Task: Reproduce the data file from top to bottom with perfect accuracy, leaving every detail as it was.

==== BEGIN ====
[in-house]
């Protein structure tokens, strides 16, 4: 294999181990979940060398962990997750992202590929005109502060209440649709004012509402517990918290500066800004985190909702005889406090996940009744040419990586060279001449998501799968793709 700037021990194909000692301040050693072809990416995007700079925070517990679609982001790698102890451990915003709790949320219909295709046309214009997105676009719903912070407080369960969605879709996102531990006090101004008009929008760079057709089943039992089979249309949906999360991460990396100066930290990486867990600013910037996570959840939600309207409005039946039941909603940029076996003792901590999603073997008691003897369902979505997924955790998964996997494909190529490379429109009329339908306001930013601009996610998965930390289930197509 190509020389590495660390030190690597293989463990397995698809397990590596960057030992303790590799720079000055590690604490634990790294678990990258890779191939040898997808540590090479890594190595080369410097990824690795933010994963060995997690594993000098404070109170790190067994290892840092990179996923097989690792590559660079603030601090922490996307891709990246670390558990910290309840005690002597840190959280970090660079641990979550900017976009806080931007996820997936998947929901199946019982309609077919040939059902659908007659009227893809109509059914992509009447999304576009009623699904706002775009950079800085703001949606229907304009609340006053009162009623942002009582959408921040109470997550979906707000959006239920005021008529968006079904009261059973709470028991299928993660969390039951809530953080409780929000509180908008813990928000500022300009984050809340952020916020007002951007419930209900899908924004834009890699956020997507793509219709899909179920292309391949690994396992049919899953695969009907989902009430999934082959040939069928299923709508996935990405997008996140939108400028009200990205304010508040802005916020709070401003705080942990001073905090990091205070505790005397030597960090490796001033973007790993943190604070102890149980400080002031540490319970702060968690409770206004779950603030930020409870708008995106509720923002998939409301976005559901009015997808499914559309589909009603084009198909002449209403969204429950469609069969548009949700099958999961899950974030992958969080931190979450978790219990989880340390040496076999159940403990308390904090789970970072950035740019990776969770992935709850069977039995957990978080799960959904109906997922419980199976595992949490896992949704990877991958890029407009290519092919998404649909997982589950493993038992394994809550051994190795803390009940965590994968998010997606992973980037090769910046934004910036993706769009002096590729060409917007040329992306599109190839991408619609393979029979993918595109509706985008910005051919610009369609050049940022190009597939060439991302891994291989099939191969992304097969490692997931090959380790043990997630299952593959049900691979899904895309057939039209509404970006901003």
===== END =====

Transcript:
[in-house]
């Protein structure tokens, strides 16, 4: 294999181990979940060398962990997750992202590929005109502060209440649709004012509402517990918290500066800004985190909702005889406090996940009744040419990586060279001449998501799968793709 700037021990194909000692301040050693072809990416995007700079925070517990679609982001790698102890451990915003709790949320219909295709046309214009997105676009719903912070407080369960969605879709996102531990006090101004008009929008760079057709089943039992089979249309949906999360991460990396100066930290990486867990600013910037996570959840939600309207409005039946039941909603940029076996003792901590999603073997008691003897369902979505997924955790998964996997494909190529490379429109009329339908306001930013601009996610998965930390289930197509 190509020389590495660390030190690597293989463990397995698809397990590596960057030992303790590799720079000055590690604490634990790294678990990258890779191939040898997808540590090479890594190595080369410097990824690795933010994963060995997690594993000098404070109170790190067994290892840092990179996923097989690792590559660079603030601090922490996307891709990246670390558990910290309840005690002597840190959280970090660079641990979550900017976009806080931007996820997936998947929901199946019982309609077919040939059902659908007659009227893809109509059914992509009447999304576009009623699904706002775009950079800085703001949606229907304009609340006053009162009623942002009582959408921040109470997550979906707000959006239920005021008529968006079904009261059973709470028991299928993660969390039951809530953080409780929000509180908008813990928000500022300009984050809340952020916020007002951007419930209900899908924004834009890699956020997507793509219709899909179920292309391949690994396992049919899953695969009907989902009430999934082959040939069928299923709508996935990405997008996140939108400028009200990205304010508040802005916020709070401003705080942990001073905090990091205070505790005397030597960090490796001033973007790993943190604070102890149980400080002031540490319970702060968690409770206004779950603030930020409870708008995106509720923002998939409301976005559901009015997808499914559309589909009603084009198909002449209403969204429950469609069969548009949700099958999961899950974030992958969080931190979450978790219990989880340390040496076999159940403990308390904090789970970072950035740019990776969770992935709850069977039995957990978080799960959904109906997922419980199976595992949490896992949704990877991958890029407009290519092919998404649909997982589950493993038992394994809550051994190795803390009940965590994968998010997606992973980037090769910046934004910036993706769009002096590729060409917007040329992306599109190839991408619609393979029979993918595109509706985008910005051919610009369609050049940022190009597939060439991302891994291989099939191969992304097969490692997931090959380790043990997630299952593959049900691979899904895309057939039209509404970006901003």